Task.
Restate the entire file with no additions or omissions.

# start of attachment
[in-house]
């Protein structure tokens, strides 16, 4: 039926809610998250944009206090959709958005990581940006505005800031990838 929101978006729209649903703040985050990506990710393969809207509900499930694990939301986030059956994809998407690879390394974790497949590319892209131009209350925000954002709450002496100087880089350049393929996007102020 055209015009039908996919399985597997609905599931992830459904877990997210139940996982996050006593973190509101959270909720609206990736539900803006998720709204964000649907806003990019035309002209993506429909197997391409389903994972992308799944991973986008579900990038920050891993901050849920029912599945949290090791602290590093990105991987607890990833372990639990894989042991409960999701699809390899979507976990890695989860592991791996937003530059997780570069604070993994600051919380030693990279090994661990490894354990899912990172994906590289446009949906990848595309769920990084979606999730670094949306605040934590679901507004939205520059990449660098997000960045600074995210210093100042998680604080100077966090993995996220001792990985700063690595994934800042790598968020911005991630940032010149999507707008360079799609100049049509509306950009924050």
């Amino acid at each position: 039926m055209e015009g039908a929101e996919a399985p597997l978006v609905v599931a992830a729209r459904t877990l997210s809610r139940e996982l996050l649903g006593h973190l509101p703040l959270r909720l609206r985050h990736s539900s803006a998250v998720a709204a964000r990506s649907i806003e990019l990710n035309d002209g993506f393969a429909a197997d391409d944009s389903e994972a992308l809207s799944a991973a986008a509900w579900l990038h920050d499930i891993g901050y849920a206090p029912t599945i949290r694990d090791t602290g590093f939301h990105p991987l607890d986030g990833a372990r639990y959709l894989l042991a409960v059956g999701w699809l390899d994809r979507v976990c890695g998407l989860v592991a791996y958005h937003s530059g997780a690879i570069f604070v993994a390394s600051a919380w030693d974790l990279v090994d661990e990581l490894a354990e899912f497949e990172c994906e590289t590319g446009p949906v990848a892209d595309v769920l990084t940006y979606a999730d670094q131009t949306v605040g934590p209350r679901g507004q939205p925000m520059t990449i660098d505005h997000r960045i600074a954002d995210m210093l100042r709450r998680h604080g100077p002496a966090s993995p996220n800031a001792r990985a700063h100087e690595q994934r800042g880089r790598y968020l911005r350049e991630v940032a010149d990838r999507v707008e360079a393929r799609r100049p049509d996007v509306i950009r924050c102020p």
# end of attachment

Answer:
[in-house]
């Protein structure tokens, strides 16, 4: 039926809610998250944009206090959709958005990581940006505005800031990838 929101978006729209649903703040985050990506990710393969809207509900499930694990939301986030059956994809998407690879390394974790497949590319892209131009209350925000954002709450002496100087880089350049393929996007102020 055209015009039908996919399985597997609905599931992830459904877990997210139940996982996050006593973190509101959270909720609206990736539900803006998720709204964000649907806003990019035309002209993506429909197997391409389903994972992308799944991973986008579900990038920050891993901050849920029912599945949290090791602290590093990105991987607890990833372990639990894989042991409960999701699809390899979507976990890695989860592991791996937003530059997780570069604070993994600051919380030693990279090994661990490894354990899912990172994906590289446009949906990848595309769920990084979606999730670094949306605040934590679901507004939205520059990449660098997000960045600074995210210093100042998680604080100077966090993995996220001792990985700063690595994934800042790598968020911005991630940032010149999507707008360079799609100049049509509306950009924050």
């Amino acid at each position: 039926m055209e015009g039908a929101e996919a399985p597997l978006v609905v599931a992830a729209r459904t877990l997210s809610r139940e996982l996050l649903g006593h973190l509101p703040l959270r909720l609206r985050h990736s539900s803006a998250v998720a709204a964000r990506s649907i806003e990019l990710n035309d002209g993506f393969a429909a197997d391409d944009s389903e994972a992308l809207s799944a991973a986008a509900w579900l990038h920050d499930i891993g901050y849920a206090p029912t599945i949290r694990d090791t602290g590093f939301h990105p991987l607890d986030g990833a372990r639990y959709l894989l042991a409960v059956g999701w699809l390899d994809r979507v976990c890695g998407l989860v592991a791996y958005h937003s530059g997780a690879i570069f604070v993994a390394s600051a919380w030693d974790l990279v090994d661990e990581l490894a354990e899912f497949e990172c994906e590289t590319g446009p949906v990848a892209d595309v769920l990084t940006y979606a999730d670094q131009t949306v605040g934590p209350r679901g507004q939205p925000m520059t990449i660098d505005h997000r960045i600074a954002d995210m210093l100042r709450r998680h604080g100077p002496a966090s993995p996220n800031a001792r990985a700063h100087e690595q994934r800042g880089r790598y968020l911005r350049e991630v940032a010149d990838r999507v707008e360079a393929r799609r100049p049509d996007v509306i950009r924050c102020p």